“Good night, honey,” Mom said, tucking the blankets close around me. “I’ll see you in the morning.”
“Night, Mom,” I replied sleepily. “Have a good night at work.”
Mom worked as a bartender at the local pub. I knew it wasn’t a job she loved, but it was a necessity at the moment, since it paid well in tips and we needed the money. She would put me to bed before her shift started. It was important to her to go through our usual routine; read a book (though it had turned to me reading the books to her — for practice, she said, but I think she just liked it), brush my teeth, and braid my hair. I loved when she would brush my hair gently, as I yawned and breathed in a mouthful of her perfume. Dad tried his best, but he always pulled too hard and it looked messy afterwards.
It was that way for a few years, up until I was nine or so. It was the same year I started to realize that all those insipid family shows I watched were telling me that my family wasn’t normal. Other mothers stayed at home, or worked nine to five at nondescript office jobs. Other dads didn’t play in bands, or let their bassists sleep on their couches for months at a time. Other families had big houses for their happy middle-class families, and would have been shocked at us, the Three Musketeers, this merry trio living in a tin-roofed trailer.
Most of the time, it didn’t occur to me to be upset by this. I loved our family, and the way we all had fun together in that little trailer. I loved the way the kitchen was slightly downhill and the way the rain sounded like maracas on the roof. I didn’t think to be ashamed of the fact that all my clothes had belonged to my older cousin, or that we had a makeshift ping-pong table made from a card table with a board in the middle and copies of “The Pokey Little Puppy” for paddles. Around Grade 3, I became aware that this wasn’t quite the norm. I felt like Adam and Eve after eating from the Tree of Knowledge, and wished I could go back.
That Halloween, I came in from trick-or-treating with a threadbare pillow case full of loot. My face was sticky from the rain on my vampire makeup and traces of caramel on my lips. Dad was leaning back on our couch, playing a beat-up electric guitar.
“Hi, angel,” he smiled through notes of Tom Petty, “I hope you’re going to share some of that.”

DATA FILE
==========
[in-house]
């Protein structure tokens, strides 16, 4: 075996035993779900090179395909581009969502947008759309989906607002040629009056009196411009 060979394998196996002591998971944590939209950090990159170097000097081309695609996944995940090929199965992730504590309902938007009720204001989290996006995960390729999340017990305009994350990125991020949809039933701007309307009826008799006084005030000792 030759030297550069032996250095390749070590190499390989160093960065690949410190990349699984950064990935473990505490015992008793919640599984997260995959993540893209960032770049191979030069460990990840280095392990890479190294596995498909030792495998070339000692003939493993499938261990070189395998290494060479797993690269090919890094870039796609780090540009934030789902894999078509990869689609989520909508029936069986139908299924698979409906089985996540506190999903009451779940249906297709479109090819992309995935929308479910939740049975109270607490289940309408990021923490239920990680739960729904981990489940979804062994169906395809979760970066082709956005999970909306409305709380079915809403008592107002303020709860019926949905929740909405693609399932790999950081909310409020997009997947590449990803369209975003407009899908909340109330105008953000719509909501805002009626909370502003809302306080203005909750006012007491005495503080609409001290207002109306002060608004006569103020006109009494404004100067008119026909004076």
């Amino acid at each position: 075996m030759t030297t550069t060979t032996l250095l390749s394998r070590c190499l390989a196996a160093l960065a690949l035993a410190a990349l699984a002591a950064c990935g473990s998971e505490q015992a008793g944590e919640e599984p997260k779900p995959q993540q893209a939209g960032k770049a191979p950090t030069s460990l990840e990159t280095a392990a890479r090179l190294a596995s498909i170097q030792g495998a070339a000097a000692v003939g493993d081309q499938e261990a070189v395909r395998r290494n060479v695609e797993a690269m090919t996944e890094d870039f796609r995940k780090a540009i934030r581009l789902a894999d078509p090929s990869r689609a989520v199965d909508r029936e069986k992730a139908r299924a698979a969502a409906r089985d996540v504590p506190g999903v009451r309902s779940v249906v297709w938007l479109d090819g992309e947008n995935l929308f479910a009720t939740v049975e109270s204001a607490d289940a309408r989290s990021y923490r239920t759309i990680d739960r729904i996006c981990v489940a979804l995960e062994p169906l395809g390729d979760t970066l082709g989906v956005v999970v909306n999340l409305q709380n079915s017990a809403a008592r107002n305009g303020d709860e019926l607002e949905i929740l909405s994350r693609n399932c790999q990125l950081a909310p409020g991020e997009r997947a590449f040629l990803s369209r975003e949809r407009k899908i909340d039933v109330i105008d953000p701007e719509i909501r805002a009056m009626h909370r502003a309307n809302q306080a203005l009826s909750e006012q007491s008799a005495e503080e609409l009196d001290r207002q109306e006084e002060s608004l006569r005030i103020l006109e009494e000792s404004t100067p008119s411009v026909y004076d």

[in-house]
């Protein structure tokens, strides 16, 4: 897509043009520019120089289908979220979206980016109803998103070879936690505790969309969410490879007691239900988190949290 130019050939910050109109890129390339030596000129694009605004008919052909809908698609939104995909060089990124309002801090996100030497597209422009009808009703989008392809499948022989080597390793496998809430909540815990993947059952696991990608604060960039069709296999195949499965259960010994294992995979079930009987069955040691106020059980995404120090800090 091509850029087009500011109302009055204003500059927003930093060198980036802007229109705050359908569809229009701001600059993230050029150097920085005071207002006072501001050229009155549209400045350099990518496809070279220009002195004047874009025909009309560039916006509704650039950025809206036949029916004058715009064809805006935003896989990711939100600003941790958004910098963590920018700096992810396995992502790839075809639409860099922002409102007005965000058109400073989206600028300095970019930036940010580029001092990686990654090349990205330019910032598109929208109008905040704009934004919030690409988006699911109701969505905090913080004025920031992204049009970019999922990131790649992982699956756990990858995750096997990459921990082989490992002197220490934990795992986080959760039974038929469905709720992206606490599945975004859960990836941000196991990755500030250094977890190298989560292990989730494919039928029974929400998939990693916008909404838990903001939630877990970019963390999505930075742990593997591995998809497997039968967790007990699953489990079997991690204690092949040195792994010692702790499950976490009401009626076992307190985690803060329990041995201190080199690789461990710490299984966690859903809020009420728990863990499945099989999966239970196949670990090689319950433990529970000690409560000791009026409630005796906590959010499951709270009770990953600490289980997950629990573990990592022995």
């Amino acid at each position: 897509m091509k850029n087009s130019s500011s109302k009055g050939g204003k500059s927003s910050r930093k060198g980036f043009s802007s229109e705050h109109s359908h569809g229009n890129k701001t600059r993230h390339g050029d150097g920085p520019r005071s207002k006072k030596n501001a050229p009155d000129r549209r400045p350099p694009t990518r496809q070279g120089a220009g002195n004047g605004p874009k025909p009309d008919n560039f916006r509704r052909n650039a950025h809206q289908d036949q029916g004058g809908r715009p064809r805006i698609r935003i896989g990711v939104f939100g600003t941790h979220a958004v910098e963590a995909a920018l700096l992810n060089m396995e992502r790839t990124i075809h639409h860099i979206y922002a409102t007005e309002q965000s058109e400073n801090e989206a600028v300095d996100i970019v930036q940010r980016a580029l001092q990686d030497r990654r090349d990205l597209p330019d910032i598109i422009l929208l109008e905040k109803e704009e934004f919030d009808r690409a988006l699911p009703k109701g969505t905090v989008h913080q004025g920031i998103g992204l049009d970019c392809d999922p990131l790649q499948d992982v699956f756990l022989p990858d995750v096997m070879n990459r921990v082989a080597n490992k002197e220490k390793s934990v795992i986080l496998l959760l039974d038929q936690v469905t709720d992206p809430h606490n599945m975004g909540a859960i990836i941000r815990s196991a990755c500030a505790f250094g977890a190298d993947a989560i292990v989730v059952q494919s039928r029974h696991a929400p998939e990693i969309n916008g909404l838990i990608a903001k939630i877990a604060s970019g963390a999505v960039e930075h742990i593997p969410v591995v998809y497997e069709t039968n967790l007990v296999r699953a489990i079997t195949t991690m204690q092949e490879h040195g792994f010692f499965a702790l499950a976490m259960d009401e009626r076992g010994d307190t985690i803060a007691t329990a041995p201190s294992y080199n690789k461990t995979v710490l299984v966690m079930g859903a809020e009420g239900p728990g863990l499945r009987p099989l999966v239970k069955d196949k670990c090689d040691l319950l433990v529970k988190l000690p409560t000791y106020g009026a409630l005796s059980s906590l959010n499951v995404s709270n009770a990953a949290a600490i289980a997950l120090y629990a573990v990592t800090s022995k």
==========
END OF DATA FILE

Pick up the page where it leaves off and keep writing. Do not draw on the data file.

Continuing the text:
“I will, but there’s not much left. I ate some of it on the way. I kind of have a stomach-ache now.”
Dad wasn’t the fuss-over-you type. He expressed concern, but not in a worried way like Mom would. She was at work again, this time at a double shift.
“Go have a glass of water. I’ll help take care of some of this candy,” Dad said.
I would have had some water, if I had not been struck with an immediate urge to go to the bathroom. It was there that I was met with a sight that was not uncommon for Halloween — blood. Unfortunately, this blood was not fake, and it was in a place where I was not expecting it.
I wasn’t ignorant. I knew full well what it was, since my parents were always very open and honest, and never minded me looking through the more diagram-y parts of the encyclopedia. This was a beautiful moment in a young girl’s life, and I was blossoming like a flower into womanhood. I never got why monthly bleeding was supposed to be beautiful, and I certainly didn’t see any beauty right then, with my running pancake makeup in that tiny bathroom lit by a single bulb. My mother wasn’t around to offer any answers. For the first time in my life, I found myself wishing for a different family, one where a smiling matronly type (Meredith Baxter Birney, maybe) would pat my back and hand me a product-placed pad and tell me that this was very special, right before taking me out for ice cream sundaes. Instead, my mother was in some seedy bar, serving up Labatt’s Blue to drunks who wore their hair “business in the front, party in the back.”
My father, bless his heart, tried his best. Upon my dispassionate declaration that I had begun to menstruate, he paused mid-song and blinked at me, before stuttering out a congratulations and asking if I, you know, needed anything. I replied that no, the good manufacturers at Always pretty much had that in the bag, but that I was going to bed and I would be taking the remainder of my chocolate with me, thanks ever so much.
I was stirred awake a few hours later by Mom pushing my unbrushed hair away from my face and smiling at me. Her perfume was mingling with cigarette smoke, and that mother smell that she always had no matter what.
“Oh, I didn’t mean to wake you,” she whispered softly, “I just wanted to see how you were doing. Dad told me.”
“Yeah,” I mumbled sleepily, “Being grown-up isn’t much fun so far.”
“It gets better,” she lied, kissing me on the forehead and tucking me in again. She turned to leave, and paused on her way out the door. “I’m so sorry I wasn’t here, baby. You know I would have if I could have.”
She didn’t stay at the bartending job forever. Things got better financially for us over time, and I learned to grudgingly accept the monthly reminder that if there is a God, he’s either a misogynist or a sadist or both. That tiny, poorly-lit bathroom is long gone now, but I still remember the stickiness of the makeup on my face and the muffled sounds of my dad’s guitar from the living room. I still remember how unfair it felt that my introduction to womanhood made me feel helpless and angry about circumstances that neither I nor my mother could control.
Every Halloween, I think that I’d like to meet up at that bar with Eve and my mom. I’d buy them apple martinis and we’d share the laugh of war buddies. We get it, the three of us.